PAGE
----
Sunday, January 9
We met a man today who told us this popular synopsis of The Gambia’s genesis. It came in the early 1800s, he said, when the British had decided the slave trade was evil. Since they saw it as their mission to run the world, they sent warships up the Gambia River and claimed jurisdiction over the land that had been controlled by the French and Portuguese. Within the territory that could be bombarded by their weapons from the middle of the river, they prohibited slave-trading, and the eventual result was this funny little sliver of an English-speaking country in French West Africa, less than 30 miles wide in many places. Today it indescribably screws up commerce and transit through the western half of Senegal. The Gambia itself is even more of a mess. I’ve seen recent IMF figures that suggest the average GDP per person is only 500-some-dollars per year (less that half that of Senegal). The story made me think of current US foreign policy: well-intentioned but fraught with ghastly unintended consequences.
“The Gambia is hardly going to knock your socks off,” warns even the Rough Guide (which finds something nice to say about every country in West Africa.) The book did describe one retreat upriver that intrigued me: a chimpanzee rehabilitation and breeding center where one could stay in safari tents “with superb river views.” But when I tracked down the founder’s husband via e-mail, he shot me back a woeful tale that included his wife’s dying of cancer, the government kicking him out, and handing over the property to incompetents who had destroyed all that his wife had worked for.
I don’t remember how I heard about Farakunku, a lodge opened by an Anglo/African couple (Heather and Moses) at the beginning of 2009. Their website offered a two-night special I couldn’t resist. We had the first night here yesterday, and sadly, we’ll depart tomorrow before dawn.
I find everything about this place charming: the immaculate and beautiful cottage where we’re staying (one of only four on the property), the luxurious bed (canopied in mosquito netting), our superb meal both nights, our hosts. But what dazzled me most was our outing this morning (part of the package).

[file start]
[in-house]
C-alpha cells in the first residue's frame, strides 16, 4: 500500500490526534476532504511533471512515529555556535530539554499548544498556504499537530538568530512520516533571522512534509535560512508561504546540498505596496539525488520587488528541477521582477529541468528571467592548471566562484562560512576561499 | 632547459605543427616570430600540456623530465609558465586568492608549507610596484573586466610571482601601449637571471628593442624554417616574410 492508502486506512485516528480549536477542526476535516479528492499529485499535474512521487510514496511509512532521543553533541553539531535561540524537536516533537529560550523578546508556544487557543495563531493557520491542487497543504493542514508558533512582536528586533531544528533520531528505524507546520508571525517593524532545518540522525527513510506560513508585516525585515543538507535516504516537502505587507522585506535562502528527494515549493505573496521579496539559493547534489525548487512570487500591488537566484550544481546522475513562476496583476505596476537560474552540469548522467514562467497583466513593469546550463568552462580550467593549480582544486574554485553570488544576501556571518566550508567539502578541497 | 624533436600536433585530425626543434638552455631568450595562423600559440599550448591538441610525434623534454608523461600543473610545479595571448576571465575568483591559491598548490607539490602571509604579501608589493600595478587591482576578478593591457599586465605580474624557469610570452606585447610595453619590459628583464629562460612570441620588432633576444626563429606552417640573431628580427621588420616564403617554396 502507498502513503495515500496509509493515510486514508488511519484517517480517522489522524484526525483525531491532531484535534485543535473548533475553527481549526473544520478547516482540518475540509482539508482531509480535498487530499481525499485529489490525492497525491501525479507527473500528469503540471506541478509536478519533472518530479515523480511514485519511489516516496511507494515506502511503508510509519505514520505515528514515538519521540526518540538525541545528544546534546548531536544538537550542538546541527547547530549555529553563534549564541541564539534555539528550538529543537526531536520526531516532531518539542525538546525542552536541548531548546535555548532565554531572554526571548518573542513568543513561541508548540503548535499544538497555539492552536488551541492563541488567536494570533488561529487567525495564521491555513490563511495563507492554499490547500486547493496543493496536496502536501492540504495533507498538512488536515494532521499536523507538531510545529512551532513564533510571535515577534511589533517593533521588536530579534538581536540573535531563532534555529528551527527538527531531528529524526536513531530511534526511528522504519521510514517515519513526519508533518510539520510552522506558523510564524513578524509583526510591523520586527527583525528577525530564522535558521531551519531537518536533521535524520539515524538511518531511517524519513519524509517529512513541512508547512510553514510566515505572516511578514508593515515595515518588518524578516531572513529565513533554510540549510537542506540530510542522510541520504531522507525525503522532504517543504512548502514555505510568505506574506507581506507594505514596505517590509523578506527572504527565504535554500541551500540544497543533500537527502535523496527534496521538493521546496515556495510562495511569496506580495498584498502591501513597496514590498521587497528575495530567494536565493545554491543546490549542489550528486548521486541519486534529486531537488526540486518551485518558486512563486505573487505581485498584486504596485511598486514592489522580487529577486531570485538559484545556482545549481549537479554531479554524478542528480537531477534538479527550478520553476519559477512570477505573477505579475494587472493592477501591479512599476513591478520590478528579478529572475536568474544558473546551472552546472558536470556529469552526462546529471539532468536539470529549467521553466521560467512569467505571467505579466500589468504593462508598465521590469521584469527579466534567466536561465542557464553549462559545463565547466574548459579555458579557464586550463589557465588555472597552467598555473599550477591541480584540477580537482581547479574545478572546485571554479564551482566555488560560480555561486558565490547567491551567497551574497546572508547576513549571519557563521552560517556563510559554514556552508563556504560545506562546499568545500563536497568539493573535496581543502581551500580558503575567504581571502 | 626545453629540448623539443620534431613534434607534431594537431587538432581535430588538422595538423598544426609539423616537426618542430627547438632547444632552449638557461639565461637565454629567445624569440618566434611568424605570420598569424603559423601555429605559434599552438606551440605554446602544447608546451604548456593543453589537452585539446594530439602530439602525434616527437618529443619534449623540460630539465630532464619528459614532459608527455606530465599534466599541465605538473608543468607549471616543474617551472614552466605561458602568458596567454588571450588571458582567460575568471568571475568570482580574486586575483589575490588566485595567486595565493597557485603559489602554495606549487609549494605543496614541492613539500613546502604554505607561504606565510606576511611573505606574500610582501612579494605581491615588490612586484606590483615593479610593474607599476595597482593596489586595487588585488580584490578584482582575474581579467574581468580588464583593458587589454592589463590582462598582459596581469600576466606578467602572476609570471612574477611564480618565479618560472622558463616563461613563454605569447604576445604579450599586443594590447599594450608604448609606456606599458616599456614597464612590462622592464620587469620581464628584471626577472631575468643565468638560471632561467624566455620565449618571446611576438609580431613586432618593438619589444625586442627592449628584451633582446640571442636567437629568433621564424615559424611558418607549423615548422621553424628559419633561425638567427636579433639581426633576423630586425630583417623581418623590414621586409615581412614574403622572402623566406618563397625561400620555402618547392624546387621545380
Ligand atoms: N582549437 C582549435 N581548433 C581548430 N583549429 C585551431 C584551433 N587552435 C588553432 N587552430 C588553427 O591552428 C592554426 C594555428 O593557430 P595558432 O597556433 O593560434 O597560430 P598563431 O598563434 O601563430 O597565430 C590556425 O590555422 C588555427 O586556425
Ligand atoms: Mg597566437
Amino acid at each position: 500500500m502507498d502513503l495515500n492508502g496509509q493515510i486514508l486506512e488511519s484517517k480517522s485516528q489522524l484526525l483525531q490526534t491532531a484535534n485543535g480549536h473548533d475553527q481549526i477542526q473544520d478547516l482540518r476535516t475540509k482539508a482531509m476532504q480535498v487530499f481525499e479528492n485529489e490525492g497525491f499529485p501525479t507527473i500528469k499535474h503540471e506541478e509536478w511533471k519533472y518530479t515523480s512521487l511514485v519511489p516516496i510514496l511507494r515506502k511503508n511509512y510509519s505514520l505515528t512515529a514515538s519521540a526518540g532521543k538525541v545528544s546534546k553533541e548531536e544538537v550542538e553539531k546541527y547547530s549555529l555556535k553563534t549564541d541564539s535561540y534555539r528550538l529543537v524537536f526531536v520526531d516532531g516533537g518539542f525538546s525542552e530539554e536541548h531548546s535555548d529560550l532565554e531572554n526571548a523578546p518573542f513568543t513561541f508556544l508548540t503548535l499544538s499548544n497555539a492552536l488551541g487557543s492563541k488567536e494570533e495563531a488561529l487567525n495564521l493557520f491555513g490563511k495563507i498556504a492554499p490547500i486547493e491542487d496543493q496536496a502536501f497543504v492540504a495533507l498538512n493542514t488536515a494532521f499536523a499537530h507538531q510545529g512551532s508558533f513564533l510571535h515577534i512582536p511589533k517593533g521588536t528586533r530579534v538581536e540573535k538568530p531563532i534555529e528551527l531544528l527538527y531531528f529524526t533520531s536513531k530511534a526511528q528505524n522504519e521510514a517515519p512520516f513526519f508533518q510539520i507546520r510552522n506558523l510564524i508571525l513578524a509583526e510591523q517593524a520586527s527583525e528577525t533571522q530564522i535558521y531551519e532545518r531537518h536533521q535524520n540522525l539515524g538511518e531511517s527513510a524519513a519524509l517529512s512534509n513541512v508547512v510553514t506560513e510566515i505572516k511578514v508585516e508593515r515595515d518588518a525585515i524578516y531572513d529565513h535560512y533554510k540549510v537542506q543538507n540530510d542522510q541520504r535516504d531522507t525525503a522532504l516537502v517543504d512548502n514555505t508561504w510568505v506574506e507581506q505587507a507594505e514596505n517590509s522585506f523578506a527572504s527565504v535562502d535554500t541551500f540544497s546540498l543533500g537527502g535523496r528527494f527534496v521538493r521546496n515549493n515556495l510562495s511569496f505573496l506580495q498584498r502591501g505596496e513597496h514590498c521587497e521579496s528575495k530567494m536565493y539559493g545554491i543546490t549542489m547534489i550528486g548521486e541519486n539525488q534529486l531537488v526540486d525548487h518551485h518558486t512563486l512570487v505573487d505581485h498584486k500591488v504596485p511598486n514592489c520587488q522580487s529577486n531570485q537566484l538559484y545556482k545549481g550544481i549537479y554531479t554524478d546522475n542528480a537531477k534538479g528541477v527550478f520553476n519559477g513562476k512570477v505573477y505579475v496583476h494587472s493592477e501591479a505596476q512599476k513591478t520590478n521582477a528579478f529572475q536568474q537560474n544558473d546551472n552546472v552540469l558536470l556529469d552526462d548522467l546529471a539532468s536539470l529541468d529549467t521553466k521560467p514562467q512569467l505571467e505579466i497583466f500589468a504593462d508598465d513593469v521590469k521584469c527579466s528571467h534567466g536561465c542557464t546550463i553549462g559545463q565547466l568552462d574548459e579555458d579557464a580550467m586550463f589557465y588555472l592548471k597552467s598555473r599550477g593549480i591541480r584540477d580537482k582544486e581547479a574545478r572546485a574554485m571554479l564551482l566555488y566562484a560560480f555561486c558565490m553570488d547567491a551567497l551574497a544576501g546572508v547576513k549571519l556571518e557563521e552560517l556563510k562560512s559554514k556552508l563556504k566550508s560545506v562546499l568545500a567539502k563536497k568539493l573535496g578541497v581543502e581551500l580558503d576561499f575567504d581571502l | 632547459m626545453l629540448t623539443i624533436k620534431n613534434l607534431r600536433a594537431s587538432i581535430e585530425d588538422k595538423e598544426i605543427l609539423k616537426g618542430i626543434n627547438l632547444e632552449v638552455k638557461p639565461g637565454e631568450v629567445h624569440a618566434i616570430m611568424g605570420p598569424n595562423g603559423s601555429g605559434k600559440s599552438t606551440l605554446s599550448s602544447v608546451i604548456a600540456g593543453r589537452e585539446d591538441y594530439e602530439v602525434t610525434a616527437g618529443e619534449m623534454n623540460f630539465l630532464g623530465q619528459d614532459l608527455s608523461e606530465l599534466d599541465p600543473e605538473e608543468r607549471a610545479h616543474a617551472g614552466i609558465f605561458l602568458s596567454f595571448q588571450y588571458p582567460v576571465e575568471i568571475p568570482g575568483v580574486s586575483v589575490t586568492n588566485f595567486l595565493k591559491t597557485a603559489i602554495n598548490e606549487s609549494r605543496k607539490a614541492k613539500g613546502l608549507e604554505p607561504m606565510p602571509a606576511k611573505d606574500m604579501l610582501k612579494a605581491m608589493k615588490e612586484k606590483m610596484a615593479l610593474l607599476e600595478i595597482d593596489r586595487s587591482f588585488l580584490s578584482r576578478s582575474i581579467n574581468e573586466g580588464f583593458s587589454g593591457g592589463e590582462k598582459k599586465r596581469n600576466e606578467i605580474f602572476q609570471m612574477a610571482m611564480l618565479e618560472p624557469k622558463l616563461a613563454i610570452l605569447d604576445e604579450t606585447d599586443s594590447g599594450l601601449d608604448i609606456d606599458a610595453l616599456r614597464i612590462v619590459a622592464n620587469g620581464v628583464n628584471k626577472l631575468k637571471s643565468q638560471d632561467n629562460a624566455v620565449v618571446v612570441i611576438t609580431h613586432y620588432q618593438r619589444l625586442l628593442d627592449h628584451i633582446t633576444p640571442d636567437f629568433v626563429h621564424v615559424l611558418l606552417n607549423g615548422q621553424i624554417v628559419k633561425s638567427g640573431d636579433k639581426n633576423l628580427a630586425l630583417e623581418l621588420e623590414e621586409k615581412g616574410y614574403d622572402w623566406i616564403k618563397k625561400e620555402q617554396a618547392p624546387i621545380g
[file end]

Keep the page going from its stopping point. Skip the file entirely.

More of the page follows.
We climbed into Moses’ diesel-powered SUV before dawn and drove for about 30 minutes to the property owned by Colin Cross (the British expat who recounted that history.) A passionate birder since the age of 7, Cross (now 55), began coming to the Gambia years ago to study the birdlife here. It ranks among the richest on the planet, with more than 500 species recorded. The eccentric fellow who mentored him, another Brit with a staggering knowledge of birds, finally decided he’d had enough of the place and offered to sell Colin his house. So Colin bought it, moved here a bit less than a year ago, and only recently married his African fiancee (a celebration for which his 80-year-old mum made the journey from England.)
I felt an instant sense of rapport with Colin. Funny, iconoclastic, and friendly, he was generous with his knowledge in the way of all great teachers. Still, it was hard to absorb all he’s trying to achieve on his property, which the British Trust for Ornithology has declared an official bird observation site. Stupefyingly, it’s the only place in all of West Africa where anyone is banding birds — even though this flyway is crucial to the survival of some 50 European species. Colin has huge plans that include building quarters where ornithological volunteers will be able to help him with all manner of studies.
We only got the tiniest glimpse of the kind of work he does, but it was fascinating. We walked with him to the three nets he’s erected at various places on the property. When he’s lucky, birds fly into the nets and he can extract them and pop them into little bags that keep them calm. This morning he caught only two: an African mourning dove and a small brown variety of babbler. On his front porch, he removed each bird from its bag, placed a band around its leg, measured it, weighed it, meticulously recorded several pieces of data, and then released it. He sends all this information off to a computer in England, and over time the tiny pinpricks of information helped to fill in the picture of what’s happening to the birds in this part of the world.
Every evening Colin climbs up onto his roof with three village children and they record what kind of birds are roosting and in what numbers. The ornithologist says he also gets good results by going out into the marsh at night with a flashlight. The light stuns the birds, and he can net them that way for banding. The only hazard is that crocodiles also inhabit the property. (People worship them in this neck of the woods. I’m not joking.)
It felt awful to have to leave after spending only two hours there, but our package also included a 90-minute birdwatching outing with a Gambian ornithologist on the Allehein River, down the road from Colin’s place. There we climbed into a canoe roughly hewn from a silk cotton tree. It tipped from side to side as we were paddled through the channels of mangroves. I thought about the crocodiles. But in the end, that part of our day was probably a lot safer than the journey we face tomorrow: traveling all the way from here to St. Louis, the Senegalese city on the border of Mauritania, far to north.